Complete Freund's adjuvant-induced intervertebral discitis as an animal model for discogenic low back pain

Min Lee, Byung Jo Kim, Eun Jeong Lim, Seung Keun Back, Ju-Han Lee, Sungwook Yu, Sung Ha Hong, Joo-Han Kim, Sang Heon Lee, Woon Won Jung, Dong Geun Sul, Heung Sik Na

Research output: Contribution to journalArticle

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Abstract

BACKGROUND: Although numerous animal models for low back pain associated with intervertebral disk (IVD) degeneration have been proposed, insufficient data have been provided to make any conclusions regarding pain. Our aim in this study was to determine the reliability of complete Freund's adjuvant (CFA) injection into the rat spine as an animal model representing human discogenic pain. METHODS: We studied IVD degenerative changes with pain development after a 10-μL CFA injection into the L5-6 IVD of adult rats using behavioral, histologic, and biochemical studies. Serial histologic changes were analyzed to detect degenerative changes. Expression of calcitonin gene-related peptide (CGRP), prostaglandin E (PGE), and inducible nitric oxide synthase (iNOS) were determined using immunohistochemistry or real-time polymerase chain reaction as support data for pain development. In addition, CGRP immunoreactivity (ir) at the IVD was considered indirect evidence of neural ingrowth into the IVD. RESULTS: There was a significant increase of the hindpaw withdrawal response in the CFA group until 7 wk postoperatively (P < 0.05). Histologic analyses revealed progressive degenerative changes of the disks without any damage in adjacent structures, including nerve roots. In the CGRP-ir staining study, the bilateral dorsal horns and IVD had positive ir after intradiscal CFA injection. CGRP mRNA expression was increased in the dorsal root ganglion (DRG) at 2 and 4 wk, whereas PGE and iNOS mRNAs were markedly increased at 2 wk. The increment of CGRP expression was higher in allodynic rats compared with nonallodynic rats. CONCLUSION: Intradiscal CFA injection led to chronic disk degeneration with allodynia, which was suggested by pain behavior and expression of pain-related mediators. The increment of CGRP, PGE, and iNOS also suggest pain-related signal processing between the IVD and the neural pathway in this animal model. This animal model may be useful for future research related to the pathophysiology and development of novel treatment for spine-related pain.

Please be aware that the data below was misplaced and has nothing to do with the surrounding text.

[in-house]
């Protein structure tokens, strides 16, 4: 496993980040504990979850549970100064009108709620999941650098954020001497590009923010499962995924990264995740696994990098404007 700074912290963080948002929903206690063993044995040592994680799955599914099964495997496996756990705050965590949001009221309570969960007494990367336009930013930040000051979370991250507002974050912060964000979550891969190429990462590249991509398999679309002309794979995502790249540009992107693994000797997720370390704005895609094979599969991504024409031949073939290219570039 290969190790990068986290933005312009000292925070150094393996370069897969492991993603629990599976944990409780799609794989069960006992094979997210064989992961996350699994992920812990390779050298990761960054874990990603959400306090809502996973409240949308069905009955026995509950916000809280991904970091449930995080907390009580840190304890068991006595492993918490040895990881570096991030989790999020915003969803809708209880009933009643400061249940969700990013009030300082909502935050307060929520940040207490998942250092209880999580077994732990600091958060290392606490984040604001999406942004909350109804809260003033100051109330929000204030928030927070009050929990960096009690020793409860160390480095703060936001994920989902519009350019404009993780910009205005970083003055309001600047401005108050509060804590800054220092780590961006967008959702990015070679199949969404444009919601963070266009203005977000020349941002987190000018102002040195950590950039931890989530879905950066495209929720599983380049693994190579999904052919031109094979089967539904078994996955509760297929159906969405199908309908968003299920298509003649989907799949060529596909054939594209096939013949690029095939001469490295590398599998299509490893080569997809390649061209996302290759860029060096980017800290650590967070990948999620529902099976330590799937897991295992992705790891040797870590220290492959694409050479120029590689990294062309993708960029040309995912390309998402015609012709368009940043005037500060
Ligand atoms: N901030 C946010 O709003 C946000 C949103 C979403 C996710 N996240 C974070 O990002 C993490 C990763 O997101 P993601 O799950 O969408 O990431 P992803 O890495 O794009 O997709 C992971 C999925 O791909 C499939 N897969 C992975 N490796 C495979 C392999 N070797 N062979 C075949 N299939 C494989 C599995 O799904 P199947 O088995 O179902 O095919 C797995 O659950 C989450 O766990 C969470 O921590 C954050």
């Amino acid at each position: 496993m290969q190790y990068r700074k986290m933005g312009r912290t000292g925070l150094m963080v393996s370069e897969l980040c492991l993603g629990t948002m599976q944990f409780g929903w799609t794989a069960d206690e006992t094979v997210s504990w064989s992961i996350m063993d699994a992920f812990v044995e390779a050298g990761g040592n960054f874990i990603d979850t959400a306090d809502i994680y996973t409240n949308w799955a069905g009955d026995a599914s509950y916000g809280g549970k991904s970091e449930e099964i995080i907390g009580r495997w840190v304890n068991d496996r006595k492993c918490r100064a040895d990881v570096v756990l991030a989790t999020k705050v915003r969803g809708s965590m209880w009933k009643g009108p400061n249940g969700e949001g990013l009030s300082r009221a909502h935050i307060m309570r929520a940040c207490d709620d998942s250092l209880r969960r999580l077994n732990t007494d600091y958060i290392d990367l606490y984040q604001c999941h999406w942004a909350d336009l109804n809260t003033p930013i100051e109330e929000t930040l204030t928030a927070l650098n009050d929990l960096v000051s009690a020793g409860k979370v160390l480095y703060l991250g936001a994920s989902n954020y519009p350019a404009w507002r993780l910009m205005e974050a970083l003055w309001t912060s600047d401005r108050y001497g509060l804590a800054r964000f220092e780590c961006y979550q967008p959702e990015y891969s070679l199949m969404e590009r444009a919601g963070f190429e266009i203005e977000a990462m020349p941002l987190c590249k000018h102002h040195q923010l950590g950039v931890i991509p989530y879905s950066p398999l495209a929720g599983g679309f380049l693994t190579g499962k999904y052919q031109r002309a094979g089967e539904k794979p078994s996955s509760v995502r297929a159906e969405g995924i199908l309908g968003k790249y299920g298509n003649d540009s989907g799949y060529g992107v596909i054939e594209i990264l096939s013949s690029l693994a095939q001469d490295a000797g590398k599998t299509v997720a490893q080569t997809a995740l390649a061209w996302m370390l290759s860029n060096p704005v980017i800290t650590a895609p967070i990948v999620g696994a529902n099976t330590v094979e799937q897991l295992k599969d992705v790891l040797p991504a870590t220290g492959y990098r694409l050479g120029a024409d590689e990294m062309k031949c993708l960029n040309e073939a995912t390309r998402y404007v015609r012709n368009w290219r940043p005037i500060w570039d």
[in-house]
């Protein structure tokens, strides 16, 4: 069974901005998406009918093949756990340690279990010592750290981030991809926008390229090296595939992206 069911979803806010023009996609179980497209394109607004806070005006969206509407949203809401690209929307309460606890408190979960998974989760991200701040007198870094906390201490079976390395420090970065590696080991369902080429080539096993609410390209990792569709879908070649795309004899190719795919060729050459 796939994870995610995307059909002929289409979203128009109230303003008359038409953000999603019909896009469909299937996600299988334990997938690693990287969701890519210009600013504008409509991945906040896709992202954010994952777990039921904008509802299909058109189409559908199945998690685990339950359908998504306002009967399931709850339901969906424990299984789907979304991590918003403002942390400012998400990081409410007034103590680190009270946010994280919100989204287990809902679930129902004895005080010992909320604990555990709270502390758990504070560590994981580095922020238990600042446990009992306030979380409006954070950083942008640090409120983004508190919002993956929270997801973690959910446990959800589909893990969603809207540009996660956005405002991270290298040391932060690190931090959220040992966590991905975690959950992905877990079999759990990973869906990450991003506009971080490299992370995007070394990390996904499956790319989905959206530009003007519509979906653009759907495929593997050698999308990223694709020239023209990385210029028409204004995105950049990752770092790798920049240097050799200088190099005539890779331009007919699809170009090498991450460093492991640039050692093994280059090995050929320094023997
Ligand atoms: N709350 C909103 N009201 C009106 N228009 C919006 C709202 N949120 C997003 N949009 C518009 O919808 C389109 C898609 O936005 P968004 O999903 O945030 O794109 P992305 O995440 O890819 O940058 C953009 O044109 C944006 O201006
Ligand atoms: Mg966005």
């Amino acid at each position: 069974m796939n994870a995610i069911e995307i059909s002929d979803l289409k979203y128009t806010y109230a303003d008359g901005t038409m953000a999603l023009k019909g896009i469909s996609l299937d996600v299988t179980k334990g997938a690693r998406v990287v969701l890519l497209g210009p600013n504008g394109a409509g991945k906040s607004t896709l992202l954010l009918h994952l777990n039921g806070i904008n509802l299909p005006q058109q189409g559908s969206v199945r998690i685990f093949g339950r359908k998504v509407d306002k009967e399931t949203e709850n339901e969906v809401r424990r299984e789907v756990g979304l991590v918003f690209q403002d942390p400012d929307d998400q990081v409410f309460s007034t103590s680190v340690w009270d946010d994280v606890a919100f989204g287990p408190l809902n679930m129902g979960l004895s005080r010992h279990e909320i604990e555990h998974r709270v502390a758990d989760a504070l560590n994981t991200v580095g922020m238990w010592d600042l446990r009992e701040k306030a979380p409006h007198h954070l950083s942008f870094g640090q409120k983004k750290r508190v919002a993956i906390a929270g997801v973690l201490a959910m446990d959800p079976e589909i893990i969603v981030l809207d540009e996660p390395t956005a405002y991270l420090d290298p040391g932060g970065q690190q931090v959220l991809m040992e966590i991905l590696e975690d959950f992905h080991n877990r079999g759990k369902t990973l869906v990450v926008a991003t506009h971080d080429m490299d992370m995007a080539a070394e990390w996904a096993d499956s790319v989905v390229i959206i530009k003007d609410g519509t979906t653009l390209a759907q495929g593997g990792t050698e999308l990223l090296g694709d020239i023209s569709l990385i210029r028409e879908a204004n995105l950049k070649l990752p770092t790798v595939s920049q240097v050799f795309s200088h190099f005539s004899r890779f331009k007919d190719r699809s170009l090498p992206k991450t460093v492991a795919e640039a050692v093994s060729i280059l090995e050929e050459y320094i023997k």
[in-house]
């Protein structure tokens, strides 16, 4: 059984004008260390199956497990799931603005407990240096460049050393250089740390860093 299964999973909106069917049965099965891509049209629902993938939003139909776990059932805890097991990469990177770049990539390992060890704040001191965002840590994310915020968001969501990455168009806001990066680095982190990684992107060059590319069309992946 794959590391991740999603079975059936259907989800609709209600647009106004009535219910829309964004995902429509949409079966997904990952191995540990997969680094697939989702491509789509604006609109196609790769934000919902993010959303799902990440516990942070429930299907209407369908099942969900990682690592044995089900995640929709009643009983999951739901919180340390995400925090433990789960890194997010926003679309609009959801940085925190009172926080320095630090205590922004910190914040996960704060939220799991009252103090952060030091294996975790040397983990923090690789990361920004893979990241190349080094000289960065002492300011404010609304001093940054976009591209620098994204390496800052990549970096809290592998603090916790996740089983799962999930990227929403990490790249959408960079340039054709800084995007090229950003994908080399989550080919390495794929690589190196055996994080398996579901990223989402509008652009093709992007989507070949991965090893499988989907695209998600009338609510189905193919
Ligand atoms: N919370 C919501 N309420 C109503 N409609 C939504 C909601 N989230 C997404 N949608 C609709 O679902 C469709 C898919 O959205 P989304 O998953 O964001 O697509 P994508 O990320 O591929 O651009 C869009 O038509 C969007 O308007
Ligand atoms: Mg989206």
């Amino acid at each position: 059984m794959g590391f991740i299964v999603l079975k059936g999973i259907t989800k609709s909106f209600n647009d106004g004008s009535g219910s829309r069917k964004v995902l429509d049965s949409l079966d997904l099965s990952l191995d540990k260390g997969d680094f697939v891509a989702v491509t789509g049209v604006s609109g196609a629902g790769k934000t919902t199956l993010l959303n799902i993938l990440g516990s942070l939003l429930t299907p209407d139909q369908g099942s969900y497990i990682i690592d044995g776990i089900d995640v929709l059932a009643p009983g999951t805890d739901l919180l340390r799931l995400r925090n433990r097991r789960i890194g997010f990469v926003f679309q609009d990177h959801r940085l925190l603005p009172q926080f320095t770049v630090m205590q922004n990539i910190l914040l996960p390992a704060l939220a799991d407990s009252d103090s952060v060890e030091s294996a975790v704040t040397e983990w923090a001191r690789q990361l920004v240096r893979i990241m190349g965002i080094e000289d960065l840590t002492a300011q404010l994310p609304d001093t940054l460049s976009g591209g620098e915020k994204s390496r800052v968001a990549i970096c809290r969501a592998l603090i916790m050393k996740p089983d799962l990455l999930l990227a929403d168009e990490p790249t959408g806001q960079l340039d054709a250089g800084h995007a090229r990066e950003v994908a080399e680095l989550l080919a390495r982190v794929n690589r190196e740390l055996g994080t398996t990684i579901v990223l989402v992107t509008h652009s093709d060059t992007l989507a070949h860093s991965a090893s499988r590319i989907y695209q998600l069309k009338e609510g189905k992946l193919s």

Original languageEnglish
Pages (from-to)1287-1296
Number of pages10
JournalAnesthesia and Analgesia
Volume109
Issue number4
DOIs
Publication statusPublished - 2009 Oct 1

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Discitis
Freund's Adjuvant
Calcitonin Gene-Related Peptide
Low Back Pain
Animals
Animal Models
Intervertebral Disc
Pain
Rats
Nitric Oxide Synthase Type II
Prostaglandins E
Intervertebral Disc Degeneration
Injections
Messenger RNA
Spine
Polymerase chain reaction
Neural Pathways
Hyperalgesia
Signal processing
Spinal Ganglia